Terrestrial Invertebrates

Invertebrates (spiders, insects and slugs).

Invertebrates (spiders, insects and slugs).

Terrestrial Invertebrates
Title Abstract
Weekly biomass and abundance of sweepnet-captured aboveground arthropods at four sites near Toolik Field Station, Alaska, summers 2010-2014
The abundance and dry biomass of canopy-dwelling arthropods (insects and small spiders) was tracked over five summers (2010-2014) at four sites near Toolik Field Station, Alaska. At each site, a shrub-dominant and tussock-tundra habitat was chosen for sampling, for a total of 8 sampling locations. At each sampling location, a 100-meter transect was established. Arthropods were sampled along the transect weekly by passing a sweepnet through and over the vegetation. After killing the... more
Abundance and biomass of major taxonomic groups of arthropods collected with pitfall and vacuum sampling in Arctic LTER plots fertilized for 24 years near Toolik Field Station, Alaska in the summer of 2013.
Arthropods (spiders and insects) were collected three times during the 2013 summer using pitfall traps and vacuum sampling in plots fertilized with Nitrogen and Phosphorus for 24 years, and in control plots, in an experiment established near Toolik Field Station, Alaska. Pitfall traps were placed for 48-hour intervals; vacuum samples were taken in a 1m2 area. Collected invertebrates were counted and identified to order or family.
Effects of experimentally altered wolf spider densities and warming on soil microarthropods, litter decomposition, litter N, and soil nutrients near Toolik Field Station, AK in summer 2012
Predators can disproportionately impact the structure and function of ecosystems relative to their biomass. These effects may be exacerbated under warming in ecosystems like the Arctic, where the number and diversity of predators are low and small shifts in community interactions can alter carbon cycle feedbacks. Here we show that warming alters the effects of wolf spiders, a dominant tundra predator, on belowground litter decomposition and nutrient dynamics. Specifically, while high... more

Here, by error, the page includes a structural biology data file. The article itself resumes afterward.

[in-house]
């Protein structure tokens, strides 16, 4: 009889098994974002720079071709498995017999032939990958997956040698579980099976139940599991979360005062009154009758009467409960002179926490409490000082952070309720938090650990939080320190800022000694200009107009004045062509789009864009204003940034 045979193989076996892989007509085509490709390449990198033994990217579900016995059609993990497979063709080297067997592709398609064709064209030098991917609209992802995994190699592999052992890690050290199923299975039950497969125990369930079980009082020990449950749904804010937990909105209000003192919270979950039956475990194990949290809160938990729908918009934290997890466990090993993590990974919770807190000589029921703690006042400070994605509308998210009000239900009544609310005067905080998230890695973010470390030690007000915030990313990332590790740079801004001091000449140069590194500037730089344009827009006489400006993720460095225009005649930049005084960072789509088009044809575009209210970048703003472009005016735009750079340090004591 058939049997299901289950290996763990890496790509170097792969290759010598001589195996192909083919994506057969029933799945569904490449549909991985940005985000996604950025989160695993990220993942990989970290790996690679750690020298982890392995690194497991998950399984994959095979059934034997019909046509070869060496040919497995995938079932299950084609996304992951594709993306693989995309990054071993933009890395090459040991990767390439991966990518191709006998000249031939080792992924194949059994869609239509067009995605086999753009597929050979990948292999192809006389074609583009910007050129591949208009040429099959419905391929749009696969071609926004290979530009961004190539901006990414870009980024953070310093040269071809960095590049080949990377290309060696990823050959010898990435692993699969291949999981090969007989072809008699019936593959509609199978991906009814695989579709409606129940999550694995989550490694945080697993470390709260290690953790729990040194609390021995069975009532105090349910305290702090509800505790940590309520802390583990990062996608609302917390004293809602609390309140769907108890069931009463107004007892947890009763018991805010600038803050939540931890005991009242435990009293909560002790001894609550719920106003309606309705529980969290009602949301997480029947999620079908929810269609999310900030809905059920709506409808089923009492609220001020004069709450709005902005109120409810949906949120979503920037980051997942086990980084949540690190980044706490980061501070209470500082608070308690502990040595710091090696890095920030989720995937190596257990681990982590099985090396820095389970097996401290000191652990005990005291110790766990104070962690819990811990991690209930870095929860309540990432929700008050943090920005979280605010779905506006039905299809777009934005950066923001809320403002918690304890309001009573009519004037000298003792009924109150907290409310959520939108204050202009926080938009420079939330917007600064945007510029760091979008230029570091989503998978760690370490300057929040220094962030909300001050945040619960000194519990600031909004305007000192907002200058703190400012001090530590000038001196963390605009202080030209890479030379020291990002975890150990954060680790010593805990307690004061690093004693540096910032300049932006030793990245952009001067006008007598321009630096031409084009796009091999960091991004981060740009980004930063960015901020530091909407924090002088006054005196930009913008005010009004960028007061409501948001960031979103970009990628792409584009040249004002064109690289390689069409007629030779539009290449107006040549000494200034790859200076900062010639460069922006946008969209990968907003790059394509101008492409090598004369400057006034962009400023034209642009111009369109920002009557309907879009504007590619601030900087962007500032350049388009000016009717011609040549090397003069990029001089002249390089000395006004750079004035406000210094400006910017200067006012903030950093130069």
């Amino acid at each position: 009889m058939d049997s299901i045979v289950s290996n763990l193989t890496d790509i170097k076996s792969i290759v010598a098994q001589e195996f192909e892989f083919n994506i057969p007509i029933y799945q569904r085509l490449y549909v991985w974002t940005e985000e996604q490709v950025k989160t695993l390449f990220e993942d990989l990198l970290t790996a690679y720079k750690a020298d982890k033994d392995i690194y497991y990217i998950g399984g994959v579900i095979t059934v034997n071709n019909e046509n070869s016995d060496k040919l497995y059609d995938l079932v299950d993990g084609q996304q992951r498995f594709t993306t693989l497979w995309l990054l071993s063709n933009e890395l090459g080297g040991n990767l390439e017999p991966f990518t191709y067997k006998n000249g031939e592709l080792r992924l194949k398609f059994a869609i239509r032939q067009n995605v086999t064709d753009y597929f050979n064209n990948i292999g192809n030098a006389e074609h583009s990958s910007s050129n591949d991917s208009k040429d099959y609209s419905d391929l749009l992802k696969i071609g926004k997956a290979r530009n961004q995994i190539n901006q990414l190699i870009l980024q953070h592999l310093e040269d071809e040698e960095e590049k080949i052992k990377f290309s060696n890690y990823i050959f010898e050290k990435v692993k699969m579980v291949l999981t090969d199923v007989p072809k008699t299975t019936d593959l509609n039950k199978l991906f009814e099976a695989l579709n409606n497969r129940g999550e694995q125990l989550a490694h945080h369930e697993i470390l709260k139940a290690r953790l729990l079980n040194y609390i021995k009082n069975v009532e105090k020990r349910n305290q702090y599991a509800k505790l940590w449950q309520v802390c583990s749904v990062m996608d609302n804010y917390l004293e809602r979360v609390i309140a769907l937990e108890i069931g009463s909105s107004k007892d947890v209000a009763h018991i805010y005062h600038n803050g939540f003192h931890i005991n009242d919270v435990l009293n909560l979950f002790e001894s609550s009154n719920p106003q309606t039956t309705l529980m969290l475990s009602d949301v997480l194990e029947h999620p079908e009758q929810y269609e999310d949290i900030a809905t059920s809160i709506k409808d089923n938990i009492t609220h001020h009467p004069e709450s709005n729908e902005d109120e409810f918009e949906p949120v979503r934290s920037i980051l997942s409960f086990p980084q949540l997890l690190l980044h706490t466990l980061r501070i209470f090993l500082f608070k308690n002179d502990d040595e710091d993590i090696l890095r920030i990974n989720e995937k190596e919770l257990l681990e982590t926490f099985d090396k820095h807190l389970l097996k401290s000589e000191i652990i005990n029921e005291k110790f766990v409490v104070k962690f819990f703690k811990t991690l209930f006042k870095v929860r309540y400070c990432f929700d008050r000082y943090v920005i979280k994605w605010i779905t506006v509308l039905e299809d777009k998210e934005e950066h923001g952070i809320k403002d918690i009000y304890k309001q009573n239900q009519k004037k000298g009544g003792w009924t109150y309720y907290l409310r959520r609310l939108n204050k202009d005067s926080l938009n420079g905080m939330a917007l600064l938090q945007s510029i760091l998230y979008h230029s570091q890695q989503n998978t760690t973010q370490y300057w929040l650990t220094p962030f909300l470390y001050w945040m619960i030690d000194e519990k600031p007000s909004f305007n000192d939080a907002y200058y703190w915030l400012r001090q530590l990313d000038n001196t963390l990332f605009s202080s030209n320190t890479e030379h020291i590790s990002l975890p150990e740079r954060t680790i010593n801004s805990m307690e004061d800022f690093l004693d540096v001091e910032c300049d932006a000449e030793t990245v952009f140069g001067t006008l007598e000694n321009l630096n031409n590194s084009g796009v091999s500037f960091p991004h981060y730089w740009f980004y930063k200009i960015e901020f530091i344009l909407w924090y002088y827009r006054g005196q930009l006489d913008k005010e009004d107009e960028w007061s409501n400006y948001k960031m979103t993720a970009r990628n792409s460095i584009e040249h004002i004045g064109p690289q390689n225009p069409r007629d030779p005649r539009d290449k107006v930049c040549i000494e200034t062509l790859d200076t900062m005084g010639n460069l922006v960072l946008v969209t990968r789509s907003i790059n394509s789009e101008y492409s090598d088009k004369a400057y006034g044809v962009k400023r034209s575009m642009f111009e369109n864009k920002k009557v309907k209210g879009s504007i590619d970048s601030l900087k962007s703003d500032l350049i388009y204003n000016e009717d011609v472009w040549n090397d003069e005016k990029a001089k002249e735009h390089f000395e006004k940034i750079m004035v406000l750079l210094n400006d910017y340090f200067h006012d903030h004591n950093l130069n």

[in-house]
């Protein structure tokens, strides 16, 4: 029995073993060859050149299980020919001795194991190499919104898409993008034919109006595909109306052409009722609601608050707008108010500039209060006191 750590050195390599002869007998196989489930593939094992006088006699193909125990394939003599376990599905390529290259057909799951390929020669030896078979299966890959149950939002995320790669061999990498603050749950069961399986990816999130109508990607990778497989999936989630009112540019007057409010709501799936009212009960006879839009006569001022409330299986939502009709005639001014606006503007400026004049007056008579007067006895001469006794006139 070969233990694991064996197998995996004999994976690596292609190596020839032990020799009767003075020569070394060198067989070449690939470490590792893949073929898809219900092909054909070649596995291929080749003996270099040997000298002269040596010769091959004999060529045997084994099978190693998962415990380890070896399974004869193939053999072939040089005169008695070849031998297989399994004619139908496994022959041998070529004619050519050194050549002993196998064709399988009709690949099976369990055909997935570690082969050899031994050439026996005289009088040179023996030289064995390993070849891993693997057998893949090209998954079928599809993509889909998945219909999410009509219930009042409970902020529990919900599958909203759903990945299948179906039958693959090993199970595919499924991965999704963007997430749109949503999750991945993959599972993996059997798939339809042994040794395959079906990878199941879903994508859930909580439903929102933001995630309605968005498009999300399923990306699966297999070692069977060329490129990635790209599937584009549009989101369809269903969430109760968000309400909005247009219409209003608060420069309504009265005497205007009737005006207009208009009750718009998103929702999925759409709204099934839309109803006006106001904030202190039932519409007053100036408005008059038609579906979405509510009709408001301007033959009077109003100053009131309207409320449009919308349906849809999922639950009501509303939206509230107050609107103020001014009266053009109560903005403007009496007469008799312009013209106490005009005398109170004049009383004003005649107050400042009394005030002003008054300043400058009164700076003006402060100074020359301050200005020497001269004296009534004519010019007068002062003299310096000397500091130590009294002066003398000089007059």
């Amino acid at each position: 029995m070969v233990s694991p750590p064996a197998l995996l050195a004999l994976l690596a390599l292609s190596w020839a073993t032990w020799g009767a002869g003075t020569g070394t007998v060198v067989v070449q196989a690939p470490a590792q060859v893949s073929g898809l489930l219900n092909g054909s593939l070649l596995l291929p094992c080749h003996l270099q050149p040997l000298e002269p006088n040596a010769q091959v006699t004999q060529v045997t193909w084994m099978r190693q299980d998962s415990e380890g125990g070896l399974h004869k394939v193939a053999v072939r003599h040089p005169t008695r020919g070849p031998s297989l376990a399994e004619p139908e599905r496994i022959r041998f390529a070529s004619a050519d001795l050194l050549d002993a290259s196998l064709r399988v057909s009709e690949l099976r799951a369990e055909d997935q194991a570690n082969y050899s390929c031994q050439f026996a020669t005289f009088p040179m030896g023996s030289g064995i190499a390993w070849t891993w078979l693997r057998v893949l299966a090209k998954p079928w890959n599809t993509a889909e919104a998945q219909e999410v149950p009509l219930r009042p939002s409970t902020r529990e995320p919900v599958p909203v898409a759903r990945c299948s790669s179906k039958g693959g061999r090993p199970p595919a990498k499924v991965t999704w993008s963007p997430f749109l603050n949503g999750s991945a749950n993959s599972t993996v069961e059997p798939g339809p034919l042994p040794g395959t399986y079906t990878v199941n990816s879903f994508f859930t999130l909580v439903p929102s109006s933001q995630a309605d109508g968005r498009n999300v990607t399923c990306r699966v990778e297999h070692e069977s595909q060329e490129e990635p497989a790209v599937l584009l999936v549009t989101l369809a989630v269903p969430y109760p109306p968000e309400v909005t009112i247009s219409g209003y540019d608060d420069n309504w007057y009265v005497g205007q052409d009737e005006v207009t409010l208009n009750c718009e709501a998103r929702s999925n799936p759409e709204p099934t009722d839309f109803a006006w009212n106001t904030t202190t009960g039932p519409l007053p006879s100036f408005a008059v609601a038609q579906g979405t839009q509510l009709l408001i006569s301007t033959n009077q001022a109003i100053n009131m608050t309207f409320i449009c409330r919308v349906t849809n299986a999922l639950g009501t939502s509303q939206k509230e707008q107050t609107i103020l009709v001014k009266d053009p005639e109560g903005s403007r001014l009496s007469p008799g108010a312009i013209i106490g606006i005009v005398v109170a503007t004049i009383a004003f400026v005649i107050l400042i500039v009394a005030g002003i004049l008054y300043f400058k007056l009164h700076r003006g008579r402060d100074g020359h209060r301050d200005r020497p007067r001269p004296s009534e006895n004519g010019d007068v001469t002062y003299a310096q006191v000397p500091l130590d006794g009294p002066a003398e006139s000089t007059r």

Abundance of major taxonomic groups of invertebrates (arthropods and gastropods) collected with pitfall traps at four sites near Toolik Field Station Arctic LTER, Alaska in the summer of 2010.
Invertebrates (spiders, insects and slugs) were collected weekly using pitfall traps at four sites near the Arctic LTER at Toolik Field Station, Alaska. Traps were placed along transects in shrub (shrub-dominant) and open (tussock-dominant) tundra sites. Pitfall traps were placed for 48-hour intervals once per week from early June until mid-July 2010. Collected invertebrates were counted and identified to class (all invertebrates), order or family (for some of the most common families... more
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